Some things still haven’t. Even though smartphones and Blackberrys can access any website, they still use a cHTML or other browser that is not fully compliant with the web. This means that loading a website is still slow and cumbersome. Despite the larger screens, scrolling up and down is still cumbersome. Overall, a seemingly mundane task as browsing the web is an adventure on mobile devices.

Enter the iPhone. Its web browser, a version of Apple’s Safari browser, can render any web page as good as any web browser. With a 3.5-inch screen, web pages will show much better than on pretty much any mobile device. With the multi-touch touch screen, users will be able to scroll up, down, and sideways with ease. The browser also has a capability to zoom in (magnify) and out of any area of the screen.

The iPhone clearly goes against the walled garden approach of many wireless carriers. In the U.S. Verizon Wireless and Sprint Nextel are big on this approach and uses Qualcomm’s BREW software to contain users within the walled garden. Don’t get me wrong, BREW has benefits too.

Now that the iPhone is looking more and more like a runaway success, it will become a catalyst for bigger screens, multi-touch displays, and open access to websites. With AT&T, the largest wireless carrier in the U.S., leading the way with the iPhone, others will have little choice to but to open-up their walled gardens.

Winners: AT&T

Losers: Verizon Wireless, Sprint Nextel, Qualcomm.

iPhones for less than $15! No Waiting in Line

Would you like to have an iPhone? But cannot shell out $499 or don’t want to stand in line? Bidwarslive.com is allowing people to get an iPhone without waiting in line and without the massive price tag. Bidwarslive.com is auctioning 4 Apple iPhones in July. But they don’t go to the highest bidder! The iPhone will go to the lowest “unique” bid – that is the bid that is lower than all others and is the only one to bid that amount. An iPhone will be auctioned off every week in July, with auctions ending on July 7th, July 14th, July 21st, and July 28th. The iPhone requires a two year contract with AT&T, the only U.S. network the iPhone will work on.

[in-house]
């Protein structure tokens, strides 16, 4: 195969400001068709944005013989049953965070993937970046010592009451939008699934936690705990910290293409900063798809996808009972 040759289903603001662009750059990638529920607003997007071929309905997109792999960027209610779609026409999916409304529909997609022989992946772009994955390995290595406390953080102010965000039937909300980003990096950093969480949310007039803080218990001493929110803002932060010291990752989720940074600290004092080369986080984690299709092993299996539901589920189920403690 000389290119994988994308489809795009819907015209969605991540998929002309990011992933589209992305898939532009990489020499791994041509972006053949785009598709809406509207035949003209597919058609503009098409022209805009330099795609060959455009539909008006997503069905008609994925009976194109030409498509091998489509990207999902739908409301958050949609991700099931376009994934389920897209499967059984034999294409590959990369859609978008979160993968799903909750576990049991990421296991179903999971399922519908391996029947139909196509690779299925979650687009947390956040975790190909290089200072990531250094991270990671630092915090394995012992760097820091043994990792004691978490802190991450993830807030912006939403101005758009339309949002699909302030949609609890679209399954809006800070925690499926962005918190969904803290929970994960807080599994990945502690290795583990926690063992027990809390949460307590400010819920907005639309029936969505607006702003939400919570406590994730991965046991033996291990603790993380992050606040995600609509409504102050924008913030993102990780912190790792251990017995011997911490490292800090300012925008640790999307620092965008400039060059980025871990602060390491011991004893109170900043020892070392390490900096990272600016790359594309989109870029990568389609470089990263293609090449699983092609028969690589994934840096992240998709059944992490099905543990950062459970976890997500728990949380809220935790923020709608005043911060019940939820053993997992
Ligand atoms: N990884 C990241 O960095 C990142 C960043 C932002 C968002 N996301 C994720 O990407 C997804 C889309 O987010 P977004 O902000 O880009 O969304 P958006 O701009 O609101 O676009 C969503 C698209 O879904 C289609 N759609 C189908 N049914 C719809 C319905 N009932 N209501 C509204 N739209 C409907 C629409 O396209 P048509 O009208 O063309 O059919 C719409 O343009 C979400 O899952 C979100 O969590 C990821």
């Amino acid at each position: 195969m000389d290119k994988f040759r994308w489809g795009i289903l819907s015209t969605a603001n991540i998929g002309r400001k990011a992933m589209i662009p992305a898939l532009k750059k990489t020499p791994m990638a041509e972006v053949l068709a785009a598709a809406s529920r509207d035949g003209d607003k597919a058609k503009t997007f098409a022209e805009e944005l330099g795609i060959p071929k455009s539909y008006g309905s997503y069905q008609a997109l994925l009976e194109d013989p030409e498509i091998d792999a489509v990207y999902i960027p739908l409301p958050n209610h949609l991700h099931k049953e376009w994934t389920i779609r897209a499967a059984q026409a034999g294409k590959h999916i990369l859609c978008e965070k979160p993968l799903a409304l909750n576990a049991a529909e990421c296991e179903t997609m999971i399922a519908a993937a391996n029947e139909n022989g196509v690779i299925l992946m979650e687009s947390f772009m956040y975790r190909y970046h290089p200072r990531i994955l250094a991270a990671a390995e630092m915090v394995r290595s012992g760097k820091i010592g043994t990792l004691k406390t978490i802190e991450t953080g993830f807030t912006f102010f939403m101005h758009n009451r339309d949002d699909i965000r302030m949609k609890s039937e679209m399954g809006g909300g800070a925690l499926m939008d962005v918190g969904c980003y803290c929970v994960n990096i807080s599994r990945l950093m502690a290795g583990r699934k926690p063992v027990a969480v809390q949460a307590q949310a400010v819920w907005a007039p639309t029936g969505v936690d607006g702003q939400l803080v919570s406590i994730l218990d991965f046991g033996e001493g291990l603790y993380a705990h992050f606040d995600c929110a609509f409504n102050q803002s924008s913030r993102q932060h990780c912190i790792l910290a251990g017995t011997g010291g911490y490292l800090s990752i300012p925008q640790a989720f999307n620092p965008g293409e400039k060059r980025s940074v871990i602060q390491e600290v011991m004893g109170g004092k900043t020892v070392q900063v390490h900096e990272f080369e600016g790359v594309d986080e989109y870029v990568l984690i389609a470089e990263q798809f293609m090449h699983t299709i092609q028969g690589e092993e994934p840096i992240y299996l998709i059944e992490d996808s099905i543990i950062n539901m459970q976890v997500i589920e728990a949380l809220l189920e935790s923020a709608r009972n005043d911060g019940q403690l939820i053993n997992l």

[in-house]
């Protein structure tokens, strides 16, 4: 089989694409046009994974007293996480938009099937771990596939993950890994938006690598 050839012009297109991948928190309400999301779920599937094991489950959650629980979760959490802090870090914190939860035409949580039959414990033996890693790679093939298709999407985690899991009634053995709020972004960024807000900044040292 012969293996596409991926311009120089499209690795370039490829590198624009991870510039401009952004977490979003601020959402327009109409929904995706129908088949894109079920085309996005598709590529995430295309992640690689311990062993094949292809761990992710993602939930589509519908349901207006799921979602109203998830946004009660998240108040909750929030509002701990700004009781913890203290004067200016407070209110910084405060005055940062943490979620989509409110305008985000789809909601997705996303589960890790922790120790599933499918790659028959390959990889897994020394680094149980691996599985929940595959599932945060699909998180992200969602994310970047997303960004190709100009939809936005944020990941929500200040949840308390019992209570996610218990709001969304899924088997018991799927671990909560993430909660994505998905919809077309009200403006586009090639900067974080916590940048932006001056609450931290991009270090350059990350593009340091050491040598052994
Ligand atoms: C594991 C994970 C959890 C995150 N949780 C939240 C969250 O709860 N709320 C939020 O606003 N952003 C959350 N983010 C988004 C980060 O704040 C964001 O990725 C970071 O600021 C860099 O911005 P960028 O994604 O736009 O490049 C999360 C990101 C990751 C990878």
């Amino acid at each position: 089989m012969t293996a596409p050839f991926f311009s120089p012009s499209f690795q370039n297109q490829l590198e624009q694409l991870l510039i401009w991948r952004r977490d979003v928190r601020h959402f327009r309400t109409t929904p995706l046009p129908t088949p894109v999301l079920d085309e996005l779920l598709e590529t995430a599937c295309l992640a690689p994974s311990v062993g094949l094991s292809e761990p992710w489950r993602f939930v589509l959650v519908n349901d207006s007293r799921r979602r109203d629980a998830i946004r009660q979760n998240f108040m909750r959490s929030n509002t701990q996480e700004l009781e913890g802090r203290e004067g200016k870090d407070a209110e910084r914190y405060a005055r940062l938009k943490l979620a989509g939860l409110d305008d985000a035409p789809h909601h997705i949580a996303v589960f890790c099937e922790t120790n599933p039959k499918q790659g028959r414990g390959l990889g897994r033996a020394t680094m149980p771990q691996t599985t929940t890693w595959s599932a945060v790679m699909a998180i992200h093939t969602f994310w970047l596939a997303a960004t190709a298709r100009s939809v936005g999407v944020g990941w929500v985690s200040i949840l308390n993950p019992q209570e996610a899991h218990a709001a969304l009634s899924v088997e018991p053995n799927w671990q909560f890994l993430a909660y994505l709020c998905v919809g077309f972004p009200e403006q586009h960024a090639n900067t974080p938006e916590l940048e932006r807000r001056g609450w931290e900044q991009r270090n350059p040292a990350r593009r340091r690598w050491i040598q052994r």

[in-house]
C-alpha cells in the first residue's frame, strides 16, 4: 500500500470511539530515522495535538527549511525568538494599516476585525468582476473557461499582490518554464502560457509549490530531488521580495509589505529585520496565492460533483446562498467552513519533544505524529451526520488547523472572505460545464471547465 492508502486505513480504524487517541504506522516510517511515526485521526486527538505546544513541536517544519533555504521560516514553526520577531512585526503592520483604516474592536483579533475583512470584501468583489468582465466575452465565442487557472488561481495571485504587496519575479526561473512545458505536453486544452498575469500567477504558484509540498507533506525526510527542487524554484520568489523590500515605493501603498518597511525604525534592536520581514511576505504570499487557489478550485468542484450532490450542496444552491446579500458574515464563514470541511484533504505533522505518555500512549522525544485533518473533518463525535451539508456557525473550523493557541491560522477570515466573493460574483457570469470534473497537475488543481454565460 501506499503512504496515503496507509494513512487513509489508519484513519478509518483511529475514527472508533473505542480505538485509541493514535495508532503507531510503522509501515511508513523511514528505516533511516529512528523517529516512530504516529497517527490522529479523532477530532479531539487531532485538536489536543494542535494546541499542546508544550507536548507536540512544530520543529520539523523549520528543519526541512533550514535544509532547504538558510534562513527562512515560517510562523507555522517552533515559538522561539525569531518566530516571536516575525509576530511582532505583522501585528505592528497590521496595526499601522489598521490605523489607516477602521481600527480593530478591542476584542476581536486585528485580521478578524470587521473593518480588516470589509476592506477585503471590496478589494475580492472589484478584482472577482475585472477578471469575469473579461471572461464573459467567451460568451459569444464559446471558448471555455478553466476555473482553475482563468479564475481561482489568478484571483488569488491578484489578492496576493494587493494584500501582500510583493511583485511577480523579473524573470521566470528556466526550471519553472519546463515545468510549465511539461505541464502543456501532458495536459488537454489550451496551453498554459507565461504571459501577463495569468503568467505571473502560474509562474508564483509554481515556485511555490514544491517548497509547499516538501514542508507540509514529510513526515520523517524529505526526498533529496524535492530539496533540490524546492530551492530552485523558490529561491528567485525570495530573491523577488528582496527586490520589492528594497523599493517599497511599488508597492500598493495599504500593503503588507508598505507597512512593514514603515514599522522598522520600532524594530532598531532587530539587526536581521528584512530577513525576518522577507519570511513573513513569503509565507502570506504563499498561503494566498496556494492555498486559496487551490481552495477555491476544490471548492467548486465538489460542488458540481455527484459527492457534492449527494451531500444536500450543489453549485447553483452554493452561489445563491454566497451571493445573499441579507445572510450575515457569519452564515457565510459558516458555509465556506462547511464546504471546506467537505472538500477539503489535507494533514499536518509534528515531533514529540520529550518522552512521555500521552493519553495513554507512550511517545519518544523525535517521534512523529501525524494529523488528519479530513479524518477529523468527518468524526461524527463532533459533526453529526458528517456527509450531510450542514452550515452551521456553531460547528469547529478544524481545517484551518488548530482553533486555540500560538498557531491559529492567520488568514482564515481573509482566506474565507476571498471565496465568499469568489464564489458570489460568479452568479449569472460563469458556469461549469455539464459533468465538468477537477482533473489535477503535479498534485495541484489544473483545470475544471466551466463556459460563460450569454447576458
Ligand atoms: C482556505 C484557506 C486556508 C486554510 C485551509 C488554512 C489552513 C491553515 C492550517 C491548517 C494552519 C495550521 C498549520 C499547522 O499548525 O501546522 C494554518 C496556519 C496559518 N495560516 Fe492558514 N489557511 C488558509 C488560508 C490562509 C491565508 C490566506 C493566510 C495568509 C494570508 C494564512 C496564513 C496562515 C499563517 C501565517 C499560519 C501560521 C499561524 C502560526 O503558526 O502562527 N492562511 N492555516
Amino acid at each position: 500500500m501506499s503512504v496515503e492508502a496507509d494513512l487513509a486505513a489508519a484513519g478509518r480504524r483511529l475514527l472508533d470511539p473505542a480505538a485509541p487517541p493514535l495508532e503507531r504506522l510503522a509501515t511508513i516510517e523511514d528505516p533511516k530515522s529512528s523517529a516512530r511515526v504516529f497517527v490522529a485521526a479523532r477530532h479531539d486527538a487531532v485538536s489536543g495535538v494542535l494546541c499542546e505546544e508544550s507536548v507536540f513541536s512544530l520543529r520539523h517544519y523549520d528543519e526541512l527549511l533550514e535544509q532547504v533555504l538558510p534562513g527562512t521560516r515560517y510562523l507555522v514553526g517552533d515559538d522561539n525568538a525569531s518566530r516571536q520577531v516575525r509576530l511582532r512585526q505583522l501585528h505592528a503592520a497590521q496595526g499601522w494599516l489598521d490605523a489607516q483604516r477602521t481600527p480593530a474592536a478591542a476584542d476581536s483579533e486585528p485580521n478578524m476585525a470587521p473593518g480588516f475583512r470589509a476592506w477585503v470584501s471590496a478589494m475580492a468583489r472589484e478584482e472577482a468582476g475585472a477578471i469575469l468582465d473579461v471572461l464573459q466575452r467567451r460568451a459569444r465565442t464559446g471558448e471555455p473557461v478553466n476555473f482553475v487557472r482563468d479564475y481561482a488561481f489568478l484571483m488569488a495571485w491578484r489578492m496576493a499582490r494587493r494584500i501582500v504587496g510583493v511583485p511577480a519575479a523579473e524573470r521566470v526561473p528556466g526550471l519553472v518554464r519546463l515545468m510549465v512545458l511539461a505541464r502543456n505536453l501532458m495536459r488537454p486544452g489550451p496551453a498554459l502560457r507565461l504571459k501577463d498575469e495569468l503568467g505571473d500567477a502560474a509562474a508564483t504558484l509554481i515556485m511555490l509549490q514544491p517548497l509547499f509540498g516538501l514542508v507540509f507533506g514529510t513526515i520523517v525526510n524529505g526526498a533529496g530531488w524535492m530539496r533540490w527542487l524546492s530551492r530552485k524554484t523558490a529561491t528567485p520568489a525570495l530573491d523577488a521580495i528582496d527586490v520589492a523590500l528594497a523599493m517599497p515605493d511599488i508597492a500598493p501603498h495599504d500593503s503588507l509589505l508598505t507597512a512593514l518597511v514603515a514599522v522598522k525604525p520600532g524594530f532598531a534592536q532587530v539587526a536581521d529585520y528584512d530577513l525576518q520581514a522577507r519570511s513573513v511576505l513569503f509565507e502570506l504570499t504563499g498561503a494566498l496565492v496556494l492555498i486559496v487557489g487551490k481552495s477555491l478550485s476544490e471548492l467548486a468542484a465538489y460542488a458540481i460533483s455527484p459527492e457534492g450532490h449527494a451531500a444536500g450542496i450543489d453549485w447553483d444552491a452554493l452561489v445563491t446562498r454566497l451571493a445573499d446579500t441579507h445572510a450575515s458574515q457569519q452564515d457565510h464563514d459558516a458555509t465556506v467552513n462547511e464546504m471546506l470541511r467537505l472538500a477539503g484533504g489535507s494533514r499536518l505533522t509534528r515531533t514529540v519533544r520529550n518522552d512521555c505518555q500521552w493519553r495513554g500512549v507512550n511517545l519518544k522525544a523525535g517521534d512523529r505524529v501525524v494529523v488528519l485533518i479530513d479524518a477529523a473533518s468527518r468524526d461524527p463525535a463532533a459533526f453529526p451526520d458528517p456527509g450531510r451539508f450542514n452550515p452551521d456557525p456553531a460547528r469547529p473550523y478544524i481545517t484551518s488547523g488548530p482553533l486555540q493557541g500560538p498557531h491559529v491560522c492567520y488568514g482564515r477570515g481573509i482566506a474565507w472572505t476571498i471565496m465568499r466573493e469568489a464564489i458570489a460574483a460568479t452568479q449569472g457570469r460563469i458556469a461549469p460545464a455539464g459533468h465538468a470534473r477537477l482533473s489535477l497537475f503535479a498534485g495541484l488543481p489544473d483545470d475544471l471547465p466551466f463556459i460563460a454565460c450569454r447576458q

So far nothing on Bidwarslive.com has sold for more than US$15, and the owners say the iPhone will go for even less.

Members pay $15 a month for 25 bids a day (or $25/month for 50 bids/day). Those bids can be used on any one of the prizes on auction. Current items include a 20” wide screen LCD Monitor, Xbox 360, and a $1500 Vacation to anywhere you choose.

Plus, there’s a nice social entrepreneurship aspect – whatever the small price the winner pays will be given to a charity of your choosing. Winners choose between the Susan G. Komen Breast Cancer, Livestrong, American Red Cross, and the Boys and Girls Club of America.

So go ahead! make your bids for the iPhone or any other of the other stuff on Sale. If you win, you’ll be sure to get it cheap!

MojoBaby launches Mobile Content site

mymojobaby.jpgMobile content launch pad MojoBaby officially launched this week. MyMojoBaby.com or MojoBaby.com focuses on sharing content with friends and family; Users can post photos and text messages from their mobile phone, somewhat like the love child of twitter and flickr.

The nice thing about MojoBaby is a widget called Mojo Player that can be embedded into, say, your MySpace homepage or other blog.

Currently the cell phone component of the site only works with U.S. cellular providers Verizon, TMobile, Sprint and AT&T/Cingular. International carriers will be added soon. To upload mobile pictures and videos, the user must have a MMS service enabled with a cellular provider.